Make us your home page

Is deflation on the horizon? Here are some tips … just in case

If Harry S. Dent is right, we may be headed into something not seen since the Great Depression: a prolonged period of deflation.

Deflation, an economic funk marked by falling prices and falling wages, is particularly vexing because it could feed on itself. Consumers see prices falling so they hold off on making purchases, betting that prices will be even cheaper down the road. Less demand slows production, leading to more layoffs and less consumer spending. And so on.

"This next decade is one of those unique times in human history when we can unlearn the very principles that have brought us such great and unprecedented success," Tampa investment adviser Dent writes in his upcoming book, The Great Crash Ahead.

It's hard not only for those trying to make a living, but for anyone trying to find safe havens to save for the future.

Dent and his co-author, Rodney Johnson, offer some survival tips ahead of their predicted economic winter:

• Don't chase short-term investment gains. Preserving capital is more important in a climate like this than trying to make a quick buck. Many investments can turn sour quickly.

• Don't bank on a pickup in the stock market or real estate. Rather, consider the U.S. dollar as a safe place to park your money before the deflation cycle takes hold.

• Develop high-quality, steady streams of income once deflation sets in. "If you have streams of income, you have the ability to keep your income at a certain level as prices go down so you're in a better spot," Johnson said.

One option: buying U.S. Treasurys. Eventually. Dent and Johnson predict U.S. Treasurys will go up in yield in the next three or four months as people worry about the U.S. debt, and then they'll make more sense as an investment.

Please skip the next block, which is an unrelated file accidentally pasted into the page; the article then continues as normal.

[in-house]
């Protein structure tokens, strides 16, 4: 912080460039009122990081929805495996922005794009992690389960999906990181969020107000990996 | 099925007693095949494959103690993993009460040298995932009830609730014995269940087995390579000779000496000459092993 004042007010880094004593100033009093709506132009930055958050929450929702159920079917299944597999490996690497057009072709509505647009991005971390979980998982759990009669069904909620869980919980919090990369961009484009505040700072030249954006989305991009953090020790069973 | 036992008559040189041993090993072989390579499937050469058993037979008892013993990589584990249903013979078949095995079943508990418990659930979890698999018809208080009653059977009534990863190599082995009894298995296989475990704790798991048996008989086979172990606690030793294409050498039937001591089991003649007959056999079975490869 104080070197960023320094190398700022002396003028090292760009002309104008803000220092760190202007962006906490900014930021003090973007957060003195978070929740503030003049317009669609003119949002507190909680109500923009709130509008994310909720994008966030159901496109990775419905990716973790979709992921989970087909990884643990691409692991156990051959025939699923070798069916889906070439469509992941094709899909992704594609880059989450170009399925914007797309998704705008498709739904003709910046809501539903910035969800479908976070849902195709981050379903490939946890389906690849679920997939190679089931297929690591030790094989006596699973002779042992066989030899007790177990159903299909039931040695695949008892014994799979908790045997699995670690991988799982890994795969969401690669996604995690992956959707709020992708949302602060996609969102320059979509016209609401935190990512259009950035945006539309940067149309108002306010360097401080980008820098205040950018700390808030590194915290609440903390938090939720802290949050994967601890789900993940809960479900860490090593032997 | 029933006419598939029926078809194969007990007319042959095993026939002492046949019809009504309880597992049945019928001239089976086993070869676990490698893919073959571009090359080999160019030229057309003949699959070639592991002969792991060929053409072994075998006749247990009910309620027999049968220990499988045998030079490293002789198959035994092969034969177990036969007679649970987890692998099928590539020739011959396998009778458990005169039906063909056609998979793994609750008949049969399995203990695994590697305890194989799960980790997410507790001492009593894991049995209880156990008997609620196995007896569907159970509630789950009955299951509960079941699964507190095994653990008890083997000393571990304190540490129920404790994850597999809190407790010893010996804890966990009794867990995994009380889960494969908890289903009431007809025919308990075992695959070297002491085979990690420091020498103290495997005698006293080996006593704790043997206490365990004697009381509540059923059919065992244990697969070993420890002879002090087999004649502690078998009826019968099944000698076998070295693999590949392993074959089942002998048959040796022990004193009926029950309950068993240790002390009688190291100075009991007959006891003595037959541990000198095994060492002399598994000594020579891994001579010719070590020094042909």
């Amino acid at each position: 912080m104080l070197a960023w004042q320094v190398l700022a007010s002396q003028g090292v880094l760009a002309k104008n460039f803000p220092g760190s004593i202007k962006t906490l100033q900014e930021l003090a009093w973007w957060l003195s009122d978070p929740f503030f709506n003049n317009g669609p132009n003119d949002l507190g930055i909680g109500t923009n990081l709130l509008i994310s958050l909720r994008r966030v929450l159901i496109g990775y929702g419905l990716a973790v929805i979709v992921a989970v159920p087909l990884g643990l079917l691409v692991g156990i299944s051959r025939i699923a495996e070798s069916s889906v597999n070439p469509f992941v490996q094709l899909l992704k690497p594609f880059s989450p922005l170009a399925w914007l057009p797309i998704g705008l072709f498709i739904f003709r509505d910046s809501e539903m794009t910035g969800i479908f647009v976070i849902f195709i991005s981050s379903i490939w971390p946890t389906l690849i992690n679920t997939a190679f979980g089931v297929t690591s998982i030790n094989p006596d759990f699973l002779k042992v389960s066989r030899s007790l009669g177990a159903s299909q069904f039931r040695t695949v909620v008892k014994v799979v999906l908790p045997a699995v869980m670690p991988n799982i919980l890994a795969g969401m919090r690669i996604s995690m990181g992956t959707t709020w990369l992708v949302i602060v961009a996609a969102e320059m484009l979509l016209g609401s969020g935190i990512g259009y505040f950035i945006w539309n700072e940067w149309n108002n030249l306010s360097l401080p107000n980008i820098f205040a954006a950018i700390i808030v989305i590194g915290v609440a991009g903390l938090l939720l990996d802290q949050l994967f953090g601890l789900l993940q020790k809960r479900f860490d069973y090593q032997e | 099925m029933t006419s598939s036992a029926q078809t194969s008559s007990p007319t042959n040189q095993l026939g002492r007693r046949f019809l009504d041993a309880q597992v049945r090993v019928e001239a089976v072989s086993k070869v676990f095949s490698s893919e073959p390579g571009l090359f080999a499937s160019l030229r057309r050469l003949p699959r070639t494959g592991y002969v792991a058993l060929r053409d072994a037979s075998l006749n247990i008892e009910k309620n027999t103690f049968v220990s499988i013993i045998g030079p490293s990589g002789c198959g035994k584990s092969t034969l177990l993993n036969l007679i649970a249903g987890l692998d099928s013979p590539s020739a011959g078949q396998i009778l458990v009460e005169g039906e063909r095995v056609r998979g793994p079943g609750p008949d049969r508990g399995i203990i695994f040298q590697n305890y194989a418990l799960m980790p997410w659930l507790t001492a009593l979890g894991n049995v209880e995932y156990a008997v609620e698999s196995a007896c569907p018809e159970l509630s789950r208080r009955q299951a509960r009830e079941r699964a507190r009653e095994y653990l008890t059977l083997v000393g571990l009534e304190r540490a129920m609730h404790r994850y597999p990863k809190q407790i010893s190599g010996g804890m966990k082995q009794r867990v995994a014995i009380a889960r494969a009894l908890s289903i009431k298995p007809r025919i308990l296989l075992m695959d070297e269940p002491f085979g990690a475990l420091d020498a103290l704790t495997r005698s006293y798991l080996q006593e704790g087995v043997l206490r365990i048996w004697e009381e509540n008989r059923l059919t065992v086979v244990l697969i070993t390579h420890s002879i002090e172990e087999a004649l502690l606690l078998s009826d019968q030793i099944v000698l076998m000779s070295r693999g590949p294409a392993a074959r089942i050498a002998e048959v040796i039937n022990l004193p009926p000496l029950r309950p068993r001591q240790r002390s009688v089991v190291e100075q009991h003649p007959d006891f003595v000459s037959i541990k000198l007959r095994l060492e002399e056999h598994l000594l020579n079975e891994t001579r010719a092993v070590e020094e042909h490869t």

• Pay down debt sooner rather than later. If there's a short-term period of inflation, as Dent forecasts, the dollar will go further to pay down credit card balances, student loans and mortgage debt.

• Consider renting instead of buying if you plan to stay in a house for only a few years.

• Don't give up your day job without some promising alternatives. With wages stagnant or falling, it may be tempting to walk away, but consider that you're not the only one suffering through the wage cycle.

Is deflation on the horizon? Here are some tips … just in case 08/26/11 [Last modified: Friday, August 26, 2011 8:08pm]
Photo reprints | Article reprints

© 2017 Tampa Bay Times


Join the discussion: Click to view comments, add yours

  1. New owners take over downtown St. Petersburg's Hofbräuhaus


    ST. PETERSBURG — The downtown German beer-hall Hofbräuhaus St. Petersburg has been bought by a partnership led by former Checkers Drive-In Restaurants president Keith Sirois.

    The Hofbrauhaus, St. Petersburg, located in the former historic Tramor Cafeteria, St. Petersburg, is under new ownership.

  2. Boho Hunter will target fashions in Hyde Park


    Boho Hunter, a boutique based in Miami's Wynwood District, will expand into Tampa with its very first franchise.

    Palma Canaria bags will be among the featured items at Boho Hunter when it opens in October. Photo courtesy of Boho Hunter.
  3. Gallery now bringing useful art to Hyde Park customers


    HYDE PARK — In 1998, Mike and Sue Shapiro opened a gallery in St. Petersburg along Central Ave., with a majority of the space dedicated to Sue's clay studio.

     As Sue Shapiro continued to work on her pottery in St. Petersburg, her retail space grew and her studio shrunk. Now Shapiro's is bringing wares like these to Hyde Park Village. Photo courtesy of Shapiro's.
  4. Appointments at Raymond James Bank and Saint Leo University highlight this week's Tampa Bay business Movers & Shakers



    Raymond James Bank has hired Grace Jackson to serve as executive vice president and chief operating officer. Jackson will oversee all of Raymond James Bank's operational business elements, risk management and strategic planning functions. Kackson joins Raymond James Bank after senior …

    Raymond James Bank has hired Grace Jackson to serve as executive vice president and chief operating officer. [Company handout]
  5. Cooking passion spurs owner to pull open AJ's Kitchen Drawer


    TAMPA — After graduating from the University of Tampa in May 2016, AJ Albrecht spent four months traveling around Southeast Asia and Australia.

    AJs Kitchen Drawer offers a wide variety of unique kitchenware items, such as handcrafted knives and wooden items, as well as local gourmet products. Photo by Danielle Hauser